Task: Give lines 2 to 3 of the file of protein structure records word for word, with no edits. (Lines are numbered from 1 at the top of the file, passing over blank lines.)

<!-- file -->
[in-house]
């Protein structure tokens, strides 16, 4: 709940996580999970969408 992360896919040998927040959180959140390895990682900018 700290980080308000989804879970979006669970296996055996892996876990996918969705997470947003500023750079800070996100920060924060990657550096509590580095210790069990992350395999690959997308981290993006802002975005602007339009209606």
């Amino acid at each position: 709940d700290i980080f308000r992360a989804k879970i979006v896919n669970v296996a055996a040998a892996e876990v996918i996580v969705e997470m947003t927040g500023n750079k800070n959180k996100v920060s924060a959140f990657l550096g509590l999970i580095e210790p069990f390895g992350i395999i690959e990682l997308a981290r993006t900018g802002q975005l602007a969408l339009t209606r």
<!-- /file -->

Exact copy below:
């Protein structure tokens, strides 16, 4: 709940996580999970969408 992360896919040998927040959180959140390895990682900018 700290980080308000989804879970979006669970296996055996892996876990996918969705997470947003500023750079800070996100920060924060990657550096509590580095210790069990992350395999690959997308981290993006802002975005602007339009209606």
């Amino acid at each position: 709940d700290i980080f308000r992360a989804k879970i979006v896919n669970v296996a055996a040998a892996e876990v996918i996580v969705e997470m947003t927040g500023n750079k800070n959180k996100v920060s924060a959140f990657l550096g509590l999970i580095e210790p069990f390895g992350i395999i690959e990682l997308a981290r993006t900018g802002q975005l602007a969408l339009t209606r």